Members and supporters of the group Western New York Students First have been advocating, even suing in court, to return students fully back to school. The group held a webinar Friday morning to discuss the research behind three feet versus six feet spacing in schools.
At the meeting, Brown University Professor Emily Oster spoke about her findings over the past year.
“We had some data from Massachusetts, with a different team that had collected information on mitigation. We merged that in and we were able to make just really simple graphs that said, 'Hey, some district shows the distance at three feet, some shows the distance at six feet, did that make a difference for COVID rates in reported schools? It did not," Oster said.
"I think a lot of the next questions that people have are things like, Okay, well, how much distance do you need? Can we open at sort of for density? How should we think about masking in the fall? How should we think about the role of vaccines?”
Oster added there are many other areas of the country where schools have been open almost the entire year.
“And not just places in red states," oster said. "I live in Rhode Island, and a good share of the public schools here have been open five days a week, full in person for especially younger kids since September. And so that's even more true in a place like in Texas or Florida or North Dakota.”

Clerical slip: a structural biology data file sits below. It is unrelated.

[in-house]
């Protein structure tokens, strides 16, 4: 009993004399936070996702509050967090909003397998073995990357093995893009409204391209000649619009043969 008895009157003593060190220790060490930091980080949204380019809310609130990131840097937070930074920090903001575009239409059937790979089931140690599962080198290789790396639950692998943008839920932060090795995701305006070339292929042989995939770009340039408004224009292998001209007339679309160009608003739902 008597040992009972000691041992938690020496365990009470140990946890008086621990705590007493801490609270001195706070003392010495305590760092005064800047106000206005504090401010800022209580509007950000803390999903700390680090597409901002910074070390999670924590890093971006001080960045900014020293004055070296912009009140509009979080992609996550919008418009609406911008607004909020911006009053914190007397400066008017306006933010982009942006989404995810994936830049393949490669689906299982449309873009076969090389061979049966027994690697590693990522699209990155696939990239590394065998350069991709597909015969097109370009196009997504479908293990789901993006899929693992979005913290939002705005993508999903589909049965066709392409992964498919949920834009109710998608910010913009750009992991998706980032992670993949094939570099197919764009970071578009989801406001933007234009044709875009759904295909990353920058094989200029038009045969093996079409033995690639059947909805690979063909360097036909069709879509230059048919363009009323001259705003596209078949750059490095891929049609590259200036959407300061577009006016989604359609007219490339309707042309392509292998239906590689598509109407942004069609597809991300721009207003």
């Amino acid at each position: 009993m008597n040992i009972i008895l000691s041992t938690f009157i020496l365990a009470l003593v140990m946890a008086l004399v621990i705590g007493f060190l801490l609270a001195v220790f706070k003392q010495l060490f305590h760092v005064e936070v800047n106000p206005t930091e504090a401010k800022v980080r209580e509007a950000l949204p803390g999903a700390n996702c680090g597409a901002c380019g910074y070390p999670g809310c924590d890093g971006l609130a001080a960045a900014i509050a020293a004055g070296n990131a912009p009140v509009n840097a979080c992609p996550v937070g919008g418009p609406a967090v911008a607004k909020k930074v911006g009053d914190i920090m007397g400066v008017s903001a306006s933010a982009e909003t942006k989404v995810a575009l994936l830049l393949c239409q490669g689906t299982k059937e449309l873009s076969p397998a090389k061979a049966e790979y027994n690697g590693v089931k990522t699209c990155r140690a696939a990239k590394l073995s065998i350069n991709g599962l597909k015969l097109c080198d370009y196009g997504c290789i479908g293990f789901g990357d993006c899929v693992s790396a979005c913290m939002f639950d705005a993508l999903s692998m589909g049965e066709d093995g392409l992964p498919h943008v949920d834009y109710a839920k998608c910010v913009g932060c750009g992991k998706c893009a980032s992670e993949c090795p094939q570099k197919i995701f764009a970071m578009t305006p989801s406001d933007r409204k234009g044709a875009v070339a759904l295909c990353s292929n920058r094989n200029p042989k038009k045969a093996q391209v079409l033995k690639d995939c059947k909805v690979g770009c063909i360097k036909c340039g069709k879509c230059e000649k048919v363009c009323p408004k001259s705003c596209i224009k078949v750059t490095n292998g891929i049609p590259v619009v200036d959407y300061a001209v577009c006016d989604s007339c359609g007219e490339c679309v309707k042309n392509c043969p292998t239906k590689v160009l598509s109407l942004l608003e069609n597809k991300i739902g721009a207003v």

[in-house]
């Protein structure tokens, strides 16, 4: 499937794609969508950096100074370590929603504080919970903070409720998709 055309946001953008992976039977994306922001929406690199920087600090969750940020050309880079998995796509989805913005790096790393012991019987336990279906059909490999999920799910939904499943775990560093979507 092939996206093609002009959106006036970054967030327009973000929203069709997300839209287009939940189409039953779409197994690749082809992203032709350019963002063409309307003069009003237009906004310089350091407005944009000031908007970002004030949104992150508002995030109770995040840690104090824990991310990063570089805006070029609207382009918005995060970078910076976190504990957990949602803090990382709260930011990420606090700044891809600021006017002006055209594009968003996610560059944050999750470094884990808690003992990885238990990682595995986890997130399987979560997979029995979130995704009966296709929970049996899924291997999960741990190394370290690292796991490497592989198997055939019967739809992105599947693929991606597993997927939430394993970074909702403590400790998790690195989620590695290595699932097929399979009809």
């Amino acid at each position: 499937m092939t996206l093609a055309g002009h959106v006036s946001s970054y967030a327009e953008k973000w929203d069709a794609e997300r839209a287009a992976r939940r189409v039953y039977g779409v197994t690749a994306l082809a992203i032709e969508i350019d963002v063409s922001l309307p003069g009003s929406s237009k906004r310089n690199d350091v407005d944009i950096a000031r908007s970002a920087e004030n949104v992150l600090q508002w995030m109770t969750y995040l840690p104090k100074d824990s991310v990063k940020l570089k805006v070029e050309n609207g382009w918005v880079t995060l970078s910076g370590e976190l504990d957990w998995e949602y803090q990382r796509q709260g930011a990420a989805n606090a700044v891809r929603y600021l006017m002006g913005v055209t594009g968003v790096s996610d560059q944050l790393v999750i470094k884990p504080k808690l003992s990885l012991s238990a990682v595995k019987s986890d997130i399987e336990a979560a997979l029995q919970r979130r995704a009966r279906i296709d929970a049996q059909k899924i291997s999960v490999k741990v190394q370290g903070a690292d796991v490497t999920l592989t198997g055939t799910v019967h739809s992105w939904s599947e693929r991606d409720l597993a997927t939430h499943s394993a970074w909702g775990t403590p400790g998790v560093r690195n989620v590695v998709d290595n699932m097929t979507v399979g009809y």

Joseph Allen, who is a Harvard University Professor at the Chan School of Public Health and has written a few op-eds for the Washington Post, also spoke. He said health organizations know a lot more about safety now than they did 15 months ago.
“We know the hazard. And we know how to protect people inside buildings," Allen said. "Be it an office building, a school, in an airplane, on a bus or on a train, you name it, the same fundamental principles apply.”
Allen said it's not a resource issue at this point.
"As we're moving into this conversation, the playbooks are changing and rightly so. And that's thanks to the vaccines. So the vaccines are changing everything in a great way in the United States,” Allen said.
The Erie County Health Department says it was not invited to the meeting and told WBFO, "From our thousands of case investigations involving school staff and students, student-student or staff-student COVID-19 transmission is most likely when NYS guidance for masking or for distance is breeched. Erie County Department of Health is working aggressively with local schools and pediatricians to vaccinate 12 to 18 year olds."
County health officials urge anyone with questions to visit here.